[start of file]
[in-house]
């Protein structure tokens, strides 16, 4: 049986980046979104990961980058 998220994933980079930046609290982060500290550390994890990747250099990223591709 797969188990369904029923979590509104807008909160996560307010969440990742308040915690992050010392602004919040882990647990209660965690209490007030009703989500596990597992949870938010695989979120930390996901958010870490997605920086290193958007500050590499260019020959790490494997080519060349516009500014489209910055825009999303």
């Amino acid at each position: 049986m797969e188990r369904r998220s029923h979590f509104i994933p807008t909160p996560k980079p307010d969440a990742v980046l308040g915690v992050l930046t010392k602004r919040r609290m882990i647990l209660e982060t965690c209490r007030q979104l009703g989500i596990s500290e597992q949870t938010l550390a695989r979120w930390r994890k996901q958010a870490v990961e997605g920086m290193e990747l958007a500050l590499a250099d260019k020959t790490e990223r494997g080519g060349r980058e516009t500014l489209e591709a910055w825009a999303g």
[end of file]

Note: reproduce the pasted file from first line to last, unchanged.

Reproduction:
[in-house]
């Protein structure tokens, strides 16, 4: 049986980046979104990961980058 998220994933980079930046609290982060500290550390994890990747250099990223591709 797969188990369904029923979590509104807008909160996560307010969440990742308040915690992050010392602004919040882990647990209660965690209490007030009703989500596990597992949870938010695989979120930390996901958010870490997605920086290193958007500050590499260019020959790490494997080519060349516009500014489209910055825009999303």
């Amino acid at each position: 049986m797969e188990r369904r998220s029923h979590f509104i994933p807008t909160p996560k980079p307010d969440a990742v980046l308040g915690v992050l930046t010392k602004r919040r609290m882990i647990l209660e982060t965690c209490r007030q979104l009703g989500i596990s500290e597992q949870t938010l550390a695989r979120w930390r994890k996901q958010a870490v990961e997605g920086m290193e990747l958007a500050l590499a250099d260019k020959t790490e990223r494997g080519g060349r980058e516009t500014l489209e591709a910055w825009a999303g």